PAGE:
Wildfire smoke from fires in Canada is blanketing the Northeastern U.S., casting an orange haze in the skies. This is a rare scene for cities on the east coast, such as New York and Philadelphia. Landmarks are blurry beyond a haze, and airports like LaGuardia and Newark have halted operations through delays or a complete ground stop.
CNN reports that 55 million people across the Northeast, Midwest, and mid-Atlantic in the U.S. are under air quality alerts. According to the Environmental Protection Agency (EPA), “the biggest health threat from smoke is from fine particles. These microscopic particles can get into your eyes and respiratory system—whether you are outdoors or indoors, where they can cause health problems such as burning eyes, runny nose, and illnesses such as bronchitis. Fine particles also can aggravate chronic heart and lung diseases and even are linked to premature deaths in people with these conditions.”
As building owners and managers, ensuring that buildings can serve as a sanctuary during a period of unhealthy air is critical for the health and safety of your staff, tenants, and guests. In conversations about indoor air quality (IAQ), often outside air is seen as a method of improving IAQ; however, buildings also have to be resilient to outdoor air pollutants.
“Given current events, it is advisable to avoid introducing external air indoors,” says Manish Sharma, Vice President and Chief Product Officer of Honeywell Connected Buildings. “The main concern is not restricting the entry of outdoor air into buildings, but rather in ensuring the maintenance of healthy indoor air when the option to bring in fresh air is not available.”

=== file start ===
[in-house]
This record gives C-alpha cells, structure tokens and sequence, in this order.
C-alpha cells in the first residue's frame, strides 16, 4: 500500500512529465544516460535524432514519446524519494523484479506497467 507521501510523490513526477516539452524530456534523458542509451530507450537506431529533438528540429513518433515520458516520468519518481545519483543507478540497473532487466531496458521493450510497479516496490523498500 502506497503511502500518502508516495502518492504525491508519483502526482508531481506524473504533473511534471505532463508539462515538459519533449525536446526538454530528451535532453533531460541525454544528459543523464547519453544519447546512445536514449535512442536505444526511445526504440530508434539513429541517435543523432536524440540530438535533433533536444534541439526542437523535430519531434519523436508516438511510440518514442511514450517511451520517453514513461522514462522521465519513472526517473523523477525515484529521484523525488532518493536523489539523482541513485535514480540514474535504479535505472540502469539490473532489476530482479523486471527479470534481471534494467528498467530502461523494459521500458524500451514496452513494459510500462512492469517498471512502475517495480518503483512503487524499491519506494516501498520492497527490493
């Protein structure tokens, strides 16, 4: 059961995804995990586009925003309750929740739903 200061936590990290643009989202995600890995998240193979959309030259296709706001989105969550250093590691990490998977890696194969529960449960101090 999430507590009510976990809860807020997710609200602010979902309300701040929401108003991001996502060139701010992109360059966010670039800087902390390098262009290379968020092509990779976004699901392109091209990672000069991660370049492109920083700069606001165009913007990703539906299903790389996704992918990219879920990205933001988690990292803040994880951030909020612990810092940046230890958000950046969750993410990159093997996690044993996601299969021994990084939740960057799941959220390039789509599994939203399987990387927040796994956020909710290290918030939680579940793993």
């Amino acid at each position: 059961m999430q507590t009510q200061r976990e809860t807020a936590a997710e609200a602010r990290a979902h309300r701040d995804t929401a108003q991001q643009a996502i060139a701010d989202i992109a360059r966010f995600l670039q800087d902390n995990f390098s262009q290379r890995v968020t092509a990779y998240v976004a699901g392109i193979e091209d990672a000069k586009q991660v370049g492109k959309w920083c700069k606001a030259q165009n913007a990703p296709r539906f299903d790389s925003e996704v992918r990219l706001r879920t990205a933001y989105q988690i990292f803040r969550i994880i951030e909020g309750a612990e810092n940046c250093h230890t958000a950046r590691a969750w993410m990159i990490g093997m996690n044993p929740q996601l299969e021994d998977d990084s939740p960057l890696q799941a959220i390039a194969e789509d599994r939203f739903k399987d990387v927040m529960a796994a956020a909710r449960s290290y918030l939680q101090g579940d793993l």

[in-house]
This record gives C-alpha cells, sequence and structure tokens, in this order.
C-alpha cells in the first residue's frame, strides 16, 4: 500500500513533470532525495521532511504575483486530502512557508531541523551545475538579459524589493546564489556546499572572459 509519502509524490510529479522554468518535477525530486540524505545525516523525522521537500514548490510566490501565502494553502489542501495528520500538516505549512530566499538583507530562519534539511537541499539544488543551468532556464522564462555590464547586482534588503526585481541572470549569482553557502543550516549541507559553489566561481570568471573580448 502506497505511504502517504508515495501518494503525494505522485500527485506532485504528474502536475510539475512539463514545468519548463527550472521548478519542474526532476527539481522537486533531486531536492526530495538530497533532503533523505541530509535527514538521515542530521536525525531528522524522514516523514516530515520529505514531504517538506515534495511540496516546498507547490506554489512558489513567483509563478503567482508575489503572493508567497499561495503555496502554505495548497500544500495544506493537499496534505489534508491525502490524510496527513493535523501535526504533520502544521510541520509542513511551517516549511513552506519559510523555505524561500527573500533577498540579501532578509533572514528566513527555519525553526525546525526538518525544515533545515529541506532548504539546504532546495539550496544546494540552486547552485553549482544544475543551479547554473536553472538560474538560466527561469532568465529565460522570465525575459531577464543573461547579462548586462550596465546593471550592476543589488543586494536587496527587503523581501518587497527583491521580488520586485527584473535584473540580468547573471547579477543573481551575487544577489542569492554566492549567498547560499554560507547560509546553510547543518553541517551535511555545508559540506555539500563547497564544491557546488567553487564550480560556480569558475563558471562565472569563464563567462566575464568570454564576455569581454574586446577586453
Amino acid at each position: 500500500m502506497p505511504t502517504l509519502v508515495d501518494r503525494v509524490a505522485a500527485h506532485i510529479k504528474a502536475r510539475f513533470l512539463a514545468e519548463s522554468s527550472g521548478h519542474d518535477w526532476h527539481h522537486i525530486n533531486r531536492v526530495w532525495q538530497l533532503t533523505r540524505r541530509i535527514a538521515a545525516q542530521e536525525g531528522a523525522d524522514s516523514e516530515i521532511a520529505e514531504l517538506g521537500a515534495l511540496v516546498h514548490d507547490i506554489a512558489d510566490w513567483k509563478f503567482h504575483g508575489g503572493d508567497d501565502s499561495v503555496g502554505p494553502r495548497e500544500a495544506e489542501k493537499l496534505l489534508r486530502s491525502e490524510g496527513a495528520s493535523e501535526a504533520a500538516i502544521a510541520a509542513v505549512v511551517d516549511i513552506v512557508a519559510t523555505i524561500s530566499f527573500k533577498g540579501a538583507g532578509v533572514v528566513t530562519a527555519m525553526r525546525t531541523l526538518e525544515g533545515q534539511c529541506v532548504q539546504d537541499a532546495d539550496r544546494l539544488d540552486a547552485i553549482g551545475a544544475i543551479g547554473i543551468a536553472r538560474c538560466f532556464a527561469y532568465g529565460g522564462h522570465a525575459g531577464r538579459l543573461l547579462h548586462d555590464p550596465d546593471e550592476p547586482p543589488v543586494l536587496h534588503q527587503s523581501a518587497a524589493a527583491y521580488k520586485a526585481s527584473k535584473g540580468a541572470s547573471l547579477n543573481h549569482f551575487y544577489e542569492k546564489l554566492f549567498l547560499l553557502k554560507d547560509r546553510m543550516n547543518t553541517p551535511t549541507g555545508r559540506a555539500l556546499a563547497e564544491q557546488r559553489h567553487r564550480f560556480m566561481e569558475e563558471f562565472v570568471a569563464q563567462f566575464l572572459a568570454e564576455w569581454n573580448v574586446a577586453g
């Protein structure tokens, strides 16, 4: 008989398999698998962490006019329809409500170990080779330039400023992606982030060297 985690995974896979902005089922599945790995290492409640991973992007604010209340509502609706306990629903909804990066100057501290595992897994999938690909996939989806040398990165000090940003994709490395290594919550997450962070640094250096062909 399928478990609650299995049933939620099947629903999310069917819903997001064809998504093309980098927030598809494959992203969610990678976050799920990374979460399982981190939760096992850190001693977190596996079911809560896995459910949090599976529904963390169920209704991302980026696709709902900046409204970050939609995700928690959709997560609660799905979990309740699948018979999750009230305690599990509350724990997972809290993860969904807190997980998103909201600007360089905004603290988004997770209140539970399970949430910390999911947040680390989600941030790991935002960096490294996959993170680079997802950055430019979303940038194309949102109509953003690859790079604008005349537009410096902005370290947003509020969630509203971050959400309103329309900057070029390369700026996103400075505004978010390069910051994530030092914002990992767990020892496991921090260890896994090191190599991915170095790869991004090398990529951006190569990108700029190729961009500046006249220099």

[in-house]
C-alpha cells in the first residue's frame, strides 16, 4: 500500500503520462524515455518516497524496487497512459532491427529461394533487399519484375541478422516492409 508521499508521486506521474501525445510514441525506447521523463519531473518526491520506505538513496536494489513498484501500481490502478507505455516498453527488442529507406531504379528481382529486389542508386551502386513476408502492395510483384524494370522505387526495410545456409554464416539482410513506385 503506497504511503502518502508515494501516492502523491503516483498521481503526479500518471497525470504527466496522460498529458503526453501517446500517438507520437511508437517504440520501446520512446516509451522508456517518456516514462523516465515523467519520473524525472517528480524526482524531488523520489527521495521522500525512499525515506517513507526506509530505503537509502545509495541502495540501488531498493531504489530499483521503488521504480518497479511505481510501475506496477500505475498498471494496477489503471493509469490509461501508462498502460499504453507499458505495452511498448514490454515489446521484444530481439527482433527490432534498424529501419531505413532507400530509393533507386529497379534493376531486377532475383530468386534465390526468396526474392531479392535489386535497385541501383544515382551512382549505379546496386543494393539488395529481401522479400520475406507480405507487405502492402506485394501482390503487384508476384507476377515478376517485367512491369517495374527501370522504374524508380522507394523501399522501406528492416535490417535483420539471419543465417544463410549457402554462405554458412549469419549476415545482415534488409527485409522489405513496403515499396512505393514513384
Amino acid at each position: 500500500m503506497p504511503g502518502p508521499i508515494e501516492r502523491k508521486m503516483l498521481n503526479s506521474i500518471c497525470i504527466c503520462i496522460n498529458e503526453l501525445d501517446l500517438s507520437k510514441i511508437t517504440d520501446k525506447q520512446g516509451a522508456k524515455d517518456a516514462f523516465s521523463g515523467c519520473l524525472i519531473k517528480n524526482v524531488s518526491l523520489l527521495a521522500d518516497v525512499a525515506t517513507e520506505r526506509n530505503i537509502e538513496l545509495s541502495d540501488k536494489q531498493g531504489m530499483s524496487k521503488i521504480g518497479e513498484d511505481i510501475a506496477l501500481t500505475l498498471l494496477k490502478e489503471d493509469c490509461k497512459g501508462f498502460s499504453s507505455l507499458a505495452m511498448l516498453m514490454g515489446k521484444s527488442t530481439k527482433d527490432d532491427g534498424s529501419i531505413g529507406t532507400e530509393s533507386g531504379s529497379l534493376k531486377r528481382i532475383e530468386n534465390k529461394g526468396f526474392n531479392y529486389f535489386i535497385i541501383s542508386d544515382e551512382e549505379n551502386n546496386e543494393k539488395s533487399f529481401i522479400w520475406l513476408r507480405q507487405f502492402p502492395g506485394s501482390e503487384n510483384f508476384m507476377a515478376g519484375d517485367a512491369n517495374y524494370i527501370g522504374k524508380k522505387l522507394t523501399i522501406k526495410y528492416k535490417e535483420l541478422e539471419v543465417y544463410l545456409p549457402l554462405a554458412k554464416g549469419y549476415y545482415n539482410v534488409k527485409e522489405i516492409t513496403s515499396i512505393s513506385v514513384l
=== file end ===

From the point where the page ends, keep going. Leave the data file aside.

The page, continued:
Here are ways to help protect building occupants and keep them safe in these conditions:
Monitor The Air Quality In Your Area
Understanding the situation is critical. Facility managers need to know how close the fire is to their location (as this could result in a fire emergency) and take preparations once they have that data.
“To maintain good indoor air quality in a building, it is important to monitor the air quality,” says Jon Douglas, Director of Johnson Controls’ Healthy Building Services and Solutions. He recommends using good quality indoor air quality sensors. “A good indoor air quality sensor will measure the following parameters: temperature, relative humidity, carbon dioxide particulate matter and total volatile organic compounds.”
Keep Occupants Informed
The Centers for Disease Control and Prevention recommends staying indoors or limiting time outside. Communicate the situation to staff and building visitors as best as possible via mass communication. Advise occupants, especially those with health conditions, to remain indoors.
Utilize Air Purifying Products
While many try to avoid stepping outside in poor conditions, outside air sneaks into buildings as people enter, through openings in windows, ventilation systems that draw from outdoor air, and more. This is where air purifying solutions come in handy—and can help decrease the risk of fine pollutant particles from impacting your building occupants.
“To promote better air quality in situations like these, buildings have to depend on automated and sophisticated sensing, filtration, air purification, and air circulation,” says Sharma. “The question then arises: how many buildings can presently claim to possess such important capabilities? At times like this, intelligent and advanced technology becomes critical.”
With the right plan and setup in place, schools, office buildings, hotels, community centers, etc. can serve as a much-needed shelter while the air quality is poor.